Ke DENG,Yue YANG,Jianguo CUI.Call Characteristic Network Reveal Geographical Patterns of Call Similarity: Applying Network Analysis to Frog’s Call Research[J].Asian Herpetological Research(AHR),2021,12(1):110-116.[doi:10.16373/j.cnki.ahr.200082]
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Call Characteristic Network Reveal Geographical Patterns of Call Similarity: Applying Network Analysis to Frog’s Call Research
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Asian Herpetological Research[ISSN:2095-0357/CN:51-1735/Q]

2021 VoI.12 No.1
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Call Characteristic Network Reveal Geographical Patterns of Call Similarity: Applying Network Analysis to Frog’s Call Research
Ke DENG Yue YANG Jianguo CUI*
CAS Key Laboratory of Mountain Ecological Restoration and Bioresource Utilization & Ecological Restoration and Biodiversity Conservation Key Laboratory of Sichuan Province, Chengdu Institute of Biology, Chinese Academy of Sciences, Chengdu 610041, Sichuan, China
acoustic feature anurans Chiromantis doriae eigenvector centrality geographical population
Individual’s phenotypic traits are the results of adaptation to ecological conditions. Therefore, different selection pressures caused by heterogeneous environments may result in phenotypic difference, especially for individuals in different geographical populations. Here, we illustrated for the first time to use social network analysis (SNA) for examining whether geographical proximity predict the similarity patterns in call characteristics among populations of an anuran species. We recorded calls from 150 male dorsal-striped opposite-fingered treefrogs (Chiromantis doriae) at 11 populations in Hainan Province and one population in Guangdong Province in mainland China, and we measured eight acoustic variables for each male. Mantel test didn’t show a correlation between geographical proximity and the similarity in call characteristics among populations. In addition, we failed to find correlations between a population’s eigenvector centrality and the distance to its nearest neighbor, nor between the coefficient of variation of similarity in call characteristics of a population and the average distance to all other populations. Nevertheless, three acoustic clusters were identified by the Girvan-Newman algorithm, and clustering was partially associated with geography. Furthermore, the most central populations were included in the same cluster, but the top betweenness populations were located within different clusters, suggesting that centrality populations are not necessary bridging between clusters. These results demonstrate the potential usefulness of the SNA toolbox and indicate that SNA helps to uncover the patterns that often overlooked in other analytical methods. By using SNA in frog’s call studies, researchers could further uncover the potential relationship in call characteristics between geographical populations, further reveal the effects of ecological factors on call characteristics, and probably enhance our understanding of the adaptive evolution of acoustic signals.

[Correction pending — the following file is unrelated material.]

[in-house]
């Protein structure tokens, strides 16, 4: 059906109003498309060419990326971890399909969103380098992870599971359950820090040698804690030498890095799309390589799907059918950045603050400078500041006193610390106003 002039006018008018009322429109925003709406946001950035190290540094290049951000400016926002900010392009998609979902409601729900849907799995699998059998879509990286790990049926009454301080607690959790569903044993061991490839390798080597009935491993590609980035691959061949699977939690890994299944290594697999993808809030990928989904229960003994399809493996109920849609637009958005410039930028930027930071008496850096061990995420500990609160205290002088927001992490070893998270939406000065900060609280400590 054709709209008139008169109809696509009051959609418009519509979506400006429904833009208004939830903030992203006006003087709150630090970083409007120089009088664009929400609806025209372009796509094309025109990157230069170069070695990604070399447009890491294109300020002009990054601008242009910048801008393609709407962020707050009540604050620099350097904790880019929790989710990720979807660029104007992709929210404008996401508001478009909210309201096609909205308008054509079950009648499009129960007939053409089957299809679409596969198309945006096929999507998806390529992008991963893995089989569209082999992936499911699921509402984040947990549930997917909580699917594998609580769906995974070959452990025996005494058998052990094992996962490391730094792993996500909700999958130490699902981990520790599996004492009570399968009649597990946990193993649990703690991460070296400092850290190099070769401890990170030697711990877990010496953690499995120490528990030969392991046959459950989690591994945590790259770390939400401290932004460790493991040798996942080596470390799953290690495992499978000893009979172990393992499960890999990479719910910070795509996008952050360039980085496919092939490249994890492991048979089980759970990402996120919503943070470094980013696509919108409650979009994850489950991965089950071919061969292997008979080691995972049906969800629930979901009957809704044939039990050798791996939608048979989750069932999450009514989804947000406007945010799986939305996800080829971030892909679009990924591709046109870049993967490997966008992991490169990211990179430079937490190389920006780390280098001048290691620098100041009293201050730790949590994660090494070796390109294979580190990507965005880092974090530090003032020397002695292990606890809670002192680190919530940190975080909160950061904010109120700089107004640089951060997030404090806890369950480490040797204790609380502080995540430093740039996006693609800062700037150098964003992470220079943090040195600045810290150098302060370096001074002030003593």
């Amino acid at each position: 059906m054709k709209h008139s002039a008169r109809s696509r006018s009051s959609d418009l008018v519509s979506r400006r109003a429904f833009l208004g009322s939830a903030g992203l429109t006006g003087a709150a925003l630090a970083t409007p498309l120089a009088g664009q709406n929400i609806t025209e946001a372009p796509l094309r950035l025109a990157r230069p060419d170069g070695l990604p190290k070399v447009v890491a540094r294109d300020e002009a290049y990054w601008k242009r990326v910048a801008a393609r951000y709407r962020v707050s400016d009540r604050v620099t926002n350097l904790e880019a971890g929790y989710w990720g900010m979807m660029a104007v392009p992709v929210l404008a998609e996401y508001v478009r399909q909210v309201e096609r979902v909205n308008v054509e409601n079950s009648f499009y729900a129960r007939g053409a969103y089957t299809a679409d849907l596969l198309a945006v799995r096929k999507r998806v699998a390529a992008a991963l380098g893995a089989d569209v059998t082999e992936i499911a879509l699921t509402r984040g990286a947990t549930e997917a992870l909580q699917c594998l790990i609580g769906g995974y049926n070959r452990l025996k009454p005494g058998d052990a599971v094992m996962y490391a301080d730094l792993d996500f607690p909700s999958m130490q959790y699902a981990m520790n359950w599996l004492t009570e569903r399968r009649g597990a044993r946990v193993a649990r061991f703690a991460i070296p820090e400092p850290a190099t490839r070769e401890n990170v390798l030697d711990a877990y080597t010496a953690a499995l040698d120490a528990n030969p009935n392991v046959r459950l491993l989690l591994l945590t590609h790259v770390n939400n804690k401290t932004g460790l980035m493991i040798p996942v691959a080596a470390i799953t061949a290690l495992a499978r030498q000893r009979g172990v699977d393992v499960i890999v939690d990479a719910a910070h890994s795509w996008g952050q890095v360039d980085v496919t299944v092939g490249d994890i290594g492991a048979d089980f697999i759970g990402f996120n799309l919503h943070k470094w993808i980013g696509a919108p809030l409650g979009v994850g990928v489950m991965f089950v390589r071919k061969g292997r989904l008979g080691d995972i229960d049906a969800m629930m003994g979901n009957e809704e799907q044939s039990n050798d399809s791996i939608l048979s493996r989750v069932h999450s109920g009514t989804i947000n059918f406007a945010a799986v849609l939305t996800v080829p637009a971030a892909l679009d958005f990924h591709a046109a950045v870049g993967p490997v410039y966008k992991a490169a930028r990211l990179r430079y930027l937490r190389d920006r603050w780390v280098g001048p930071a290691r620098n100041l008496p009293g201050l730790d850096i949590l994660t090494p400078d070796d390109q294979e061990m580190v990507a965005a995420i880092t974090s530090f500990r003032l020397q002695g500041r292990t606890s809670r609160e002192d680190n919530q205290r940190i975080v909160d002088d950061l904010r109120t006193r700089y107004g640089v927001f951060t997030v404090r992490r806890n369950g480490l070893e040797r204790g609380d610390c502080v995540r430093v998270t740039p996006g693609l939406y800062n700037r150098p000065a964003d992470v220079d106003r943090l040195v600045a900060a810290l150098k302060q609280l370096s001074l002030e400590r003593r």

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Last Update: 2021-03-25